THE JAB

“IF YOU CAN’T JAB, YOU CAN’T FIGHT.”

The jab is one of the most important punches a fighter will learn in boxing.  It is the most frequently thrown punch because it serves as a measuring tool to get close to your opponent to set up combinations.  If you can hit with a jab, then you are the right distance to fire a combination of punches.  Know your next move, “what can I hit him/her with?”.  There is an old saying “When in doubt, jab and move.”

Remember that as the lead arm extends there is a quarter turn of the fist inward, so that at the moment of complete extension, the knuckles are turned up. The arm must travel on a straight line (slightly above shoulder height) slight pivot at the lead hip area and return on a straight line assuming the fundamental position as it returns to the body.  The right arm is held in the position of guard, elbow down, hand up and open, in front of the rear shoulder.  Always keep the rear fist in close to the chin, As you launch the jab, push off the ball of the rear foot slightly while the front foot slides forward slightly. This all occurs just before the jab makes contact allowing the body to remain balanced.   Maintain your balance throughout the jab by keeping your weight equally distributed between the feet.

  1. Visualize jabbing through the target, partially obscuring his or her vision. 
  2. Boxer can vary the speed of the jab. 
  3. Change the height of execution, remember to execute from a centered, well-balanced position.  
  4. Keep in mind you do not always to jab the target. 
  5. We use the jab to get his/her attention so we can follow through with a sequence of punches. 
  6. The first phase of perfecting the jab, working on making the entry and the initial contact against your opponent, then we learn to follow through with a power maneuver. 
  7. The jab is a containment technique as a stabilizer and destabilizer.
  8. As a stabilizer a boxer’s jab is primarily used to stabilize his opponent. 
  9. As a destabilizer a boxer’s jab to break your opponent’s balance or disrupting his/her timing would be an example of a destabilizing execution.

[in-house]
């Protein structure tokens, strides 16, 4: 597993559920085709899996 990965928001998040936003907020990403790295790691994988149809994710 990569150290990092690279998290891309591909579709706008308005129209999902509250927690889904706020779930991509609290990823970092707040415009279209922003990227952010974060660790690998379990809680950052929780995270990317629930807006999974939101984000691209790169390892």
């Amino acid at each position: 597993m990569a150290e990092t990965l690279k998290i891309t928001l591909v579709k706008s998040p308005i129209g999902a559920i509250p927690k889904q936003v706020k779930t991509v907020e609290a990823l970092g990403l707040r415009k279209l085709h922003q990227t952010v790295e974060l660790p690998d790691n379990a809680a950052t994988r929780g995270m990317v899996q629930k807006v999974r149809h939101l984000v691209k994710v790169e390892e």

10. Use it as a displacement technique split or disrupt an opponent’s defensive hand position or to contain him/her temporarily (stabilizing the target). 
  11. Use the jab as information probe. Probing is the art of testing or feeling out an opponent’s intentions with exploratory techniques or footwork movement. Start the fight with the jab to see what he/she responds with in the exchange.
  12. One of the basic foundation rules of boxing is you top-off with your lead side.

For maximum efficiency, the jab requires that the boxer step forward and focus completely on the single attack.  The jab may be performed with or without a step and is often delivered as a single blow (without a swift follow-up or movement).  The jab is the basic technique for feeling out the opponent, establishing distance and control, and setting up additional strikes.   Effective jabs are based on speed, timing, and accuracy.  With a successful jab, you can chisel away at your opponent’s defense, opening gaps and preventing him or her from effectively getting set to hit.

FUNDAMENTAL DEFENSE OF REDIRECT are those defensive measures which require a minimum of skill and allow a maximum of protection.  “Those who guard their lips preserve their lives.”

Drill good guard position and do not deviate. “Keep Your Hands Up.”  Let’s make sure you’ve mastered the rules before you break them.  Used correctly it is the sign of the scientific boxer, who uses strategy rather than force.  It can be used for both defense and offense requiring skill and finesse as well as speed and deception.  The advantage is the body balance is not disturbed in the process.  Redirect is any and all types of parries, cuffs, leverage, blocks and covers the defend the boxer. 

DEFENSE AGAINST THE JAB 101

The CATCH – as a boxer leads a slow lead jab to the opponent’s rear ear, the lead should be caught in the palm of the open rear glove and forced up and out to the right.  This leaves the defendant on the inside guard position and ready to carry the attack.  It is important that the rear glove be kept open and relaxed and that the incoming punch is caught on the lower part or butt of the hand. We will identify this as cuffing the punch.  Cuffing is the defensive hand-deflecting (slapping) movements designed to brush away an incoming punch form an opponent by catching the punch against his wrist or lower forearm. The movement must be kept close to the body at all times.  Do not reach out to catch the opponent’s blows as openings are thus created for a counter attack. 

The PARRY – the simplest defense against a lead jab is the parry, which forces an opponent’s lead lend across the body to the left with front with the rear hand.  The movement is light and easy.  Force is not required.  As the opponent leads a lead jab, flick the rear hand across the opponent’s approaching wrist, thus forcing the blow to the left and leaving the opponent’s lead side of the body exposed. 

The movement is mainly of the wrist and hand as an arm movement is too slow and heavy.  The rear hand, moving inward form the point of the elbow, flicks across swiftly, as if brushing a fly away from the nose. Speed is essential. The rear hand should strike the opponent’s lead on the cuff of the glove or on the wrist.  The rear elbow must remain stationary if the movement is to be performed correctly. 

THE KNUCLKLE BUSTER

Extreme Boxing Defense maneuver demonstrates proper jab-catching and then how to add “knuckle-busting” on top of your defense.